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Crossing the Delaware

By Lisa Fabrizio
web posted March 9, 2009

Despite the temporary elation delivered by a Rush Limbaugh pep talk at CPAC, conservative morale is at an all-time low. Painfully aware of the hold that Obamania has over the media and therefore the nation, those on the right who are forced to align with the GOP are feeling the winter blues more keenly than at any time in our history. Under assault on all fronts--socially, economically and politically--and taking the usual friendly fire from our Senate moderates, there seems little cause for hope.

Washington crossing the DelwareBut, as in all tribulation, there is always a silver lining. And like George Washington in the winter of 1776, we've got to take advantage of conditions and launch an attack out of our perceived weakness. With this prolonged and snowy winter, we've already got the global-warmists on the run and more importantly, with the stock market plunging every time anyone in the Administration approaches a podium, people are starting to feel the effects of the recession like never before.

The one positive aspect of the 2008 elections is that now that we're out of power, we can go on offense instead of dealing from a cowering, defensive position The time is past when we must summon our policy wonks, or even Rush, to define and defend our views. The very definition of conservativism is, in a way, a backward-looking concept and the only way to sell our message to an America that desires 'change', is to force the left's true agenda out into the open; and then at election time, to contrast theirs with our own.

The key to solving our dilemma is to put liberals in defense of their grand plan. We can cry 'socialism' all we want, but if its tenets are unknown to the American people, we are merely spitting into a howling wind of propaganda. If you've ever engaged in a discussion with a product of the liberal brainwashing machine, you know what I mean. It is useless to use simple facts to refute their programmed views; because these are never based on actuality, but on emotion.

And emotion is an ultra powerful tool when it comes to politics, and it has always been so. This was well demonstrated by William Shakespeare in his tale of the fickleness of the Roman people in the wake of Julius Caesar's assassination. Recalling how the use of  rhetoric swayed the mob and then applying it to modern America, it makes one want to cry out with Mark Antony, "O judgment! Thou art fled to brutish beasts, And men have lost their reason!"

So instead of coming to praise conservatism, let us instead bury socialism. Let's start asking questions; tough, specific questions. Questions that, if asked calmly and often enough, will force Democrats to explain themselves; a perilous risk in defense of an ideology that must constantly be masked with rhetoric and utopian platitudes like 'hope' and 'change'.

Are Democratic solutions to black poverty working? Why have countless other minorities come to this country and flourished--sometimes in less than a generation--when many American-born blacks wallow in liberal-fed despair? Hillary Clinton and Joe Biden can make all the jokes they want about Indians owning gas stations and donut shops, but the fact remains that other peoples of color have managed to work hard and make the American dream their own. Why?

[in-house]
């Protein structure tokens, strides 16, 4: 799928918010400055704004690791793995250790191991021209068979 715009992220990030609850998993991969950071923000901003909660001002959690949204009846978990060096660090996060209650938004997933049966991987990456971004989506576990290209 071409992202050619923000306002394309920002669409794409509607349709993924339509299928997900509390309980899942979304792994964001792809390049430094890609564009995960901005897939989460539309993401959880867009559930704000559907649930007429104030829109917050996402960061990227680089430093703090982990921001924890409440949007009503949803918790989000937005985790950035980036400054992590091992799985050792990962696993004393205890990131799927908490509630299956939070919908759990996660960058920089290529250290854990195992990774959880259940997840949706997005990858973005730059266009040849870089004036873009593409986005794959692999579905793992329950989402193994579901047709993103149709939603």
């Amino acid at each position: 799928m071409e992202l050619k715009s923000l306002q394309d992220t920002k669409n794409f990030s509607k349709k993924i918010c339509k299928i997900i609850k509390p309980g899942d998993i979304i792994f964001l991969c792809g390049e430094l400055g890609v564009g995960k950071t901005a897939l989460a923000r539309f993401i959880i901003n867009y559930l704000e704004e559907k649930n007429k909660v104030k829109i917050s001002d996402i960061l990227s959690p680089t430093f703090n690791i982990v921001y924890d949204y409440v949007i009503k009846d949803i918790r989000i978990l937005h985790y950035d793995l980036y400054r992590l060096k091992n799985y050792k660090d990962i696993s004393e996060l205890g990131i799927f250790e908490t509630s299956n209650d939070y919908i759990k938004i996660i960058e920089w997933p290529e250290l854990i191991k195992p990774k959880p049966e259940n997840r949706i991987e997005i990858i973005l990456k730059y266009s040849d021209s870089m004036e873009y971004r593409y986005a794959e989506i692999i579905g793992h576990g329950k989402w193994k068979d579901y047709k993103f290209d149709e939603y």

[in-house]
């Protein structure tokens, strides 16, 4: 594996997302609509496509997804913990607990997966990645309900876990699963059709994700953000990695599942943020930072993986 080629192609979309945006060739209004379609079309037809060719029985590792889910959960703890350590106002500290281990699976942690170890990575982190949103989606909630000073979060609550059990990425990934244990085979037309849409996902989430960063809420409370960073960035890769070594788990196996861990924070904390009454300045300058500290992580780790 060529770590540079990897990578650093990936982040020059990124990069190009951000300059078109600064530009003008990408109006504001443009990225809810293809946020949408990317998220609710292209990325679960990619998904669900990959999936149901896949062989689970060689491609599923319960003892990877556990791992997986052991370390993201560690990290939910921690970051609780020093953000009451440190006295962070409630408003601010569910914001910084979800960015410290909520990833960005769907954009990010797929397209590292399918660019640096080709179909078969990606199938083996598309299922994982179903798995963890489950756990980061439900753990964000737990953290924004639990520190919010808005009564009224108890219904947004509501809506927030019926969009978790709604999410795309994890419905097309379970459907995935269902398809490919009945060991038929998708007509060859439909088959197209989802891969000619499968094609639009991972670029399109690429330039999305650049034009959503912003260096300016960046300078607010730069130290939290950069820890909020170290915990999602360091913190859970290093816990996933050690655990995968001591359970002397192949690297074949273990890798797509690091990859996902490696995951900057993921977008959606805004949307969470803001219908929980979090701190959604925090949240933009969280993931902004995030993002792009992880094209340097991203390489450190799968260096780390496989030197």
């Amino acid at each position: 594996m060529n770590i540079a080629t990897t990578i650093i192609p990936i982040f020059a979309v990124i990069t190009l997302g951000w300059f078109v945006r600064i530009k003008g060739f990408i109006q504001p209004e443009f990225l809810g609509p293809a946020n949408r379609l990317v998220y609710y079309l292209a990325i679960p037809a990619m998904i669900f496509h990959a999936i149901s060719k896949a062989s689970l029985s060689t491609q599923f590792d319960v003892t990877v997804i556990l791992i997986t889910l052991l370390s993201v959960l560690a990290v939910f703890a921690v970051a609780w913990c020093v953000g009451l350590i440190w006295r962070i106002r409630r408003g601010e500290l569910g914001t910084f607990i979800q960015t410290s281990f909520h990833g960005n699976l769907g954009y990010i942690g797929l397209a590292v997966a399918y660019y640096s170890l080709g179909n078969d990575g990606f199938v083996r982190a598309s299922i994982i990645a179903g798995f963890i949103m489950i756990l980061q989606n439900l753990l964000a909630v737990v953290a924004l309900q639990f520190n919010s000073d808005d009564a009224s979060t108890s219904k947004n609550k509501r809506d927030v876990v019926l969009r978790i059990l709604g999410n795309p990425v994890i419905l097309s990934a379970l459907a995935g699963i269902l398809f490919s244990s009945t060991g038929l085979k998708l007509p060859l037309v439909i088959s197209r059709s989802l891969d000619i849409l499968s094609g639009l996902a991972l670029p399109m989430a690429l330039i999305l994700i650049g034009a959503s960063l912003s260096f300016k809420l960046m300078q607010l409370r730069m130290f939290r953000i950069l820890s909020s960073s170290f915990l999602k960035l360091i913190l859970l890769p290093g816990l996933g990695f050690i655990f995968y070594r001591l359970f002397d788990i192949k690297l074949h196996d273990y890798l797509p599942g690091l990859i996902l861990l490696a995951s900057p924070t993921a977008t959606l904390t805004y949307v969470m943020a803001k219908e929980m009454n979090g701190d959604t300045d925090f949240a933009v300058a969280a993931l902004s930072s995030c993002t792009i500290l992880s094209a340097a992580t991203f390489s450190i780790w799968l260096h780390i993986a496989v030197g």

How can jobs possibly be 'created' if the government taxes and regulates businesses out of business. This can be especially effective when countering ludicrous claims that Republican measures are responsible for jobs going overseas. Try this: Can the spate of companies going offshore possibly be the result of onerous taxes, outrageous union demands and/or choking governmental regulation?

Name one country that has a nationalized healthcare system that provides more speedy or cutting-edge care than ours? And, as to the reason why our system needs 'fixing', what can possibly be the reason? Might the insidious demands of the trial-lawyer lobby have something to do with rising costs?

Why have Japanese scientists, those in the backyard of Kyoto, published a report debunking man-mad global warming, calling it an "unprovable hypothesis" and the equivalent of "ancient astrology?" And, do the plans to wreck our economy with wild 'cap-and-trade' policies rest on real science, or merely on scientific consensus? Define the difference between the two, please.

If unions are good for business, why are the industries most connected to them failures? Could their infiltration at the municipal level account for bankrupted local governments? Is their nearly total control of our dreadful education system responsible for that continuing debacle? Might their shrinking membership in the private sector be a warning bell? Should the national hatred for workplace greed apply to them?

We must force these and many more questions to be raised every morning at American kitchen tables. We can be fairly sure that our media will never put forth any of the above of their own volition but that doesn't mean that we lack venues for their address. As liberals are fond of pointing out, we own talk radio and a great deal of the internet; and we do have some great advocates in Congress.

Most of all, let's make this a disciplined effort, meaning that whatever the provocation, we stay on offense at all times. As General Washington said, "Discipline is the soul of an army. It makes small numbers formidable; procures success to the weak, and esteem to all." ESR

Lisa Fabrizio is a columnist who hails from Connecticut. You may write her at mailbox@lisafab.com.

 

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